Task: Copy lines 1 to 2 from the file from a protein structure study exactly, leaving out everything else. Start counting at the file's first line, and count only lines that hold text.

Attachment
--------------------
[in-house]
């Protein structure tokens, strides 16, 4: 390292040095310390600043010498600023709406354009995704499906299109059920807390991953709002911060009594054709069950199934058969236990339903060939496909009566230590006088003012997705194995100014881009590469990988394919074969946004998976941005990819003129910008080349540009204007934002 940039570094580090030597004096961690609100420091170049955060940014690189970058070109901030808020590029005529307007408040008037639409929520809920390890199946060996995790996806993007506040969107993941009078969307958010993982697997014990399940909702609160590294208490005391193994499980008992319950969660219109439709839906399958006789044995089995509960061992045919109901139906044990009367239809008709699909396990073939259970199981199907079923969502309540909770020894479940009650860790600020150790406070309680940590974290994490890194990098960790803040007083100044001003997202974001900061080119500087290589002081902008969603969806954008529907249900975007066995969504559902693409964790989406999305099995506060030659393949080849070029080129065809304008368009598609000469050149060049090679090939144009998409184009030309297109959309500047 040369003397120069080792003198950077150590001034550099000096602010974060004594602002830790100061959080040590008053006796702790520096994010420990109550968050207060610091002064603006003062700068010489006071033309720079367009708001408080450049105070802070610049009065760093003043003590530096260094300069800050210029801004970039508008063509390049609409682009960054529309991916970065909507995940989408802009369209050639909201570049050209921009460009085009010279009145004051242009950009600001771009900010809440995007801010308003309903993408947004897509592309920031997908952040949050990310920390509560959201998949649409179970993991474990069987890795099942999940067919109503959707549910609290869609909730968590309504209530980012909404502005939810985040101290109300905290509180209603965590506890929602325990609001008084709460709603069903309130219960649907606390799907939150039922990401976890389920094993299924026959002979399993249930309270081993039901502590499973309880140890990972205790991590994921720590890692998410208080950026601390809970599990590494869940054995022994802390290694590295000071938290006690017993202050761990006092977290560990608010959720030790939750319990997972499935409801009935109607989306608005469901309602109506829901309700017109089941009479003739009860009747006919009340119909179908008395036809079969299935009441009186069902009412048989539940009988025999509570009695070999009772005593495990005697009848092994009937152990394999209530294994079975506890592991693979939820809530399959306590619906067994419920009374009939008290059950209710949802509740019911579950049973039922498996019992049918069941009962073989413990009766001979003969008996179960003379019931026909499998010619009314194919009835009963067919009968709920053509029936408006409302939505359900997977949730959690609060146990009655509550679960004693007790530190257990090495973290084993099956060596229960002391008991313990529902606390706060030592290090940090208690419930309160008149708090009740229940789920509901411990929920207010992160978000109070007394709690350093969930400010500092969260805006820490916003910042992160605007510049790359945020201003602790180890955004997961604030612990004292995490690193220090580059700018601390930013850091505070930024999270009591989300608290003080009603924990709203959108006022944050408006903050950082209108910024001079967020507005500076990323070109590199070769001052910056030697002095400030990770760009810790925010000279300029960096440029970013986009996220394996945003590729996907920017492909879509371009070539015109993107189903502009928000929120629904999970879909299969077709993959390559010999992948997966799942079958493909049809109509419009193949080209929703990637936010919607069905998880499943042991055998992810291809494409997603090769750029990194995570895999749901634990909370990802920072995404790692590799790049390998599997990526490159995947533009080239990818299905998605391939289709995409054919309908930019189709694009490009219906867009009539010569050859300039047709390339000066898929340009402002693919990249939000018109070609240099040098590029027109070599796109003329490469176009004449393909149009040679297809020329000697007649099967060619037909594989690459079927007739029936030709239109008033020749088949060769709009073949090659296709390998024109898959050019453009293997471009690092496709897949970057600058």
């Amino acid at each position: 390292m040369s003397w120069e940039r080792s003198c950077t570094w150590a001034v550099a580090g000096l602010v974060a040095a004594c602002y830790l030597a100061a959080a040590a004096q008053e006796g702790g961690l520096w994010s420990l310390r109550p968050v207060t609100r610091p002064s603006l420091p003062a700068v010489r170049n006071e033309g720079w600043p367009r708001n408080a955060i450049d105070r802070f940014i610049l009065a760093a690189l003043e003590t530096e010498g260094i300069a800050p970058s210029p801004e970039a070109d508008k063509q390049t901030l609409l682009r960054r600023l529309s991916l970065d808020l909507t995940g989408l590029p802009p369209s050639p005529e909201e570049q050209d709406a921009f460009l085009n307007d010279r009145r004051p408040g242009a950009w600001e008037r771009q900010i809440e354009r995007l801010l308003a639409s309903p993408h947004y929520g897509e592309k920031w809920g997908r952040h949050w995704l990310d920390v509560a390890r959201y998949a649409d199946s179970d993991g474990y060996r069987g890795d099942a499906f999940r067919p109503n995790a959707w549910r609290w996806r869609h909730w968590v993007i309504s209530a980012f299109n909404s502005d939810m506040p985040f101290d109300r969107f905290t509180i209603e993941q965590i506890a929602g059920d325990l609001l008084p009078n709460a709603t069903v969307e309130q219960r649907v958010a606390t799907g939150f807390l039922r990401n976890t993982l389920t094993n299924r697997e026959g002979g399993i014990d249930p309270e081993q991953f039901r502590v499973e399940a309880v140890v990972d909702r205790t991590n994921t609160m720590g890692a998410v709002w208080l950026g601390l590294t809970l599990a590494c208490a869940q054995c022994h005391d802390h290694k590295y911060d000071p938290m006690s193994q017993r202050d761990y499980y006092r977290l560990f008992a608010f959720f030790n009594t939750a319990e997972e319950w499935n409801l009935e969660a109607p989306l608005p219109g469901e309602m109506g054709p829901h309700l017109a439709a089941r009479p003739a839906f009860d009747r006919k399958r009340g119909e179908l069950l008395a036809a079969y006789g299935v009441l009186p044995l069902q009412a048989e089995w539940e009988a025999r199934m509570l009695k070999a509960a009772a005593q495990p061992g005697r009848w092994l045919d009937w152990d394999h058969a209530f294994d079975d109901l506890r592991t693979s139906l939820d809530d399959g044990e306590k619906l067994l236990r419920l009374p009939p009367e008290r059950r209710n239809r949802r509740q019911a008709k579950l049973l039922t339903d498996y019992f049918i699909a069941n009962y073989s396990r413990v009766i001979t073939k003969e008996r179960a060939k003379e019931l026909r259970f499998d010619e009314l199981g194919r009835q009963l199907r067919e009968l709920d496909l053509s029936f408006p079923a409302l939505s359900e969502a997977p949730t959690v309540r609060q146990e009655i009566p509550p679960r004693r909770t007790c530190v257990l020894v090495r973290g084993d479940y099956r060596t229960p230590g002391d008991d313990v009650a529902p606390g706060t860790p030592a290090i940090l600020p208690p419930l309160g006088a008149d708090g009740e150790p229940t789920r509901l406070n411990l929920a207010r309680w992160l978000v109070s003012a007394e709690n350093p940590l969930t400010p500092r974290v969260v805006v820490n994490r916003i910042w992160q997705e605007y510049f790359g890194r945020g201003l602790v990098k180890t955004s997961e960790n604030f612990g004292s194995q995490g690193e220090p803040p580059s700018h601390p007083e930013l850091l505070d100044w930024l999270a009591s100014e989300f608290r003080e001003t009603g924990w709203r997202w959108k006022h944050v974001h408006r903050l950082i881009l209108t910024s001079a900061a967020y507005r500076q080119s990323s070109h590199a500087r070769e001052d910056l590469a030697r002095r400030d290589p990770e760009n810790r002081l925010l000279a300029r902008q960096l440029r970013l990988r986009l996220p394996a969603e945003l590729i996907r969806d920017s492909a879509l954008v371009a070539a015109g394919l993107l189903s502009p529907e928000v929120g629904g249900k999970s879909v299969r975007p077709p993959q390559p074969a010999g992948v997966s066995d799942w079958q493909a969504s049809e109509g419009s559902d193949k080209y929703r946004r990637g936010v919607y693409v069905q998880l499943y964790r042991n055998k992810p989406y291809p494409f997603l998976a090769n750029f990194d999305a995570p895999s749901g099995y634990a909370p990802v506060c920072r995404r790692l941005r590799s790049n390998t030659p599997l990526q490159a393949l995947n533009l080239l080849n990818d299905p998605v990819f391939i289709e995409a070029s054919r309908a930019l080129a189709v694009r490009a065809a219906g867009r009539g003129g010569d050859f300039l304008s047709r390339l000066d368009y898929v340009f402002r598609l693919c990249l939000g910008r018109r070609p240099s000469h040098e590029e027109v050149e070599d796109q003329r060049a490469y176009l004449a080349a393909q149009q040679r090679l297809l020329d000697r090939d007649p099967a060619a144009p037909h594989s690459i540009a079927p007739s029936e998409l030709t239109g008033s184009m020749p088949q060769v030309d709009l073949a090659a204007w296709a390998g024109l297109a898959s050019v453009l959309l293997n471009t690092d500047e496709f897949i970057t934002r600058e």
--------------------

[in-house]
């Protein structure tokens, strides 16, 4: 390292040095310390600043010498600023709406354009995704499906299109059920807390991953709002911060009594054709069950199934058969236990339903060939496909009566230590006088003012997705194995100014881009590469990988394919074969946004998976941005990819003129910008080349540009204007934002 940039570094580090030597004096961690609100420091170049955060940014690189970058070109901030808020590029005529307007408040008037639409929520809920390890199946060996995790996806993007506040969107993941009078969307958010993982697997014990399940909702609160590294208490005391193994499980008992319950969660219109439709839906399958006789044995089995509960061992045919109901139906044990009367239809008709699909396990073939259970199981199907079923969502309540909770020894479940009650860790600020150790406070309680940590974290994490890194990098960790803040007083100044001003997202974001900061080119500087290589002081902008969603969806954008529907249900975007066995969504559902693409964790989406999305099995506060030659393949080849070029080129065809304008368009598609000469050149060049090679090939144009998409184009030309297109959309500047 040369003397120069080792003198950077150590001034550099000096602010974060004594602002830790100061959080040590008053006796702790520096994010420990109550968050207060610091002064603006003062700068010489006071033309720079367009708001408080450049105070802070610049009065760093003043003590530096260094300069800050210029801004970039508008063509390049609409682009960054529309991916970065909507995940989408802009369209050639909201570049050209921009460009085009010279009145004051242009950009600001771009900010809440995007801010308003309903993408947004897509592309920031997908952040949050990310920390509560959201998949649409179970993991474990069987890795099942999940067919109503959707549910609290869609909730968590309504209530980012909404502005939810985040101290109300905290509180209603965590506890929602325990609001008084709460709603069903309130219960649907606390799907939150039922990401976890389920094993299924026959002979399993249930309270081993039901502590499973309880140890990972205790991590994921720590890692998410208080950026601390809970599990590494869940054995022994802390290694590295000071938290006690017993202050761990006092977290560990608010959720030790939750319990997972499935409801009935109607989306608005469901309602109506829901309700017109089941009479003739009860009747006919009340119909179908008395036809079969299935009441009186069902009412048989539940009988025999509570009695070999009772005593495990005697009848092994009937152990394999209530294994079975506890592991693979939820809530399959306590619906067994419920009374009939008290059950209710949802509740019911579950049973039922498996019992049918069941009962073989413990009766001979003969008996179960003379019931026909499998010619009314194919009835009963067919009968709920053509029936408006409302939505359900997977949730959690609060146990009655509550679960004693007790530190257990090495973290084993099956060596229960002391008991313990529902606390706060030592290090940090208690419930309160008149708090009740229940789920509901411990929920207010992160978000109070007394709690350093969930400010500092969260805006820490916003910042992160605007510049790359945020201003602790180890955004997961604030612990004292995490690193220090580059700018601390930013850091505070930024999270009591989300608290003080009603924990709203959108006022944050408006903050950082209108910024001079967020507005500076990323070109590199070769001052910056030697002095400030990770760009810790925010000279300029960096440029970013986009996220394996945003590729996907920017492909879509371009070539015109993107189903502009928000929120629904999970879909299969077709993959390559010999992948997966799942079958493909049809109509419009193949080209929703990637936010919607069905998880499943042991055998992810291809494409997603090769750029990194995570895999749901634990909370990802920072995404790692590799790049390998599997990526490159995947533009080239990818299905998605391939289709995409054919309908930019189709694009490009219906867009009539010569050859300039047709390339000066898929340009402002693919990249939000018109070609240099040098590029027109070599796109003329490469176009004449393909149009040679297809020329000697007649099967060619037909594989690459079927007739029936030709239109008033020749088949060769709009073949090659296709390998024109898959050019453009293997471009690092496709897949970057600058």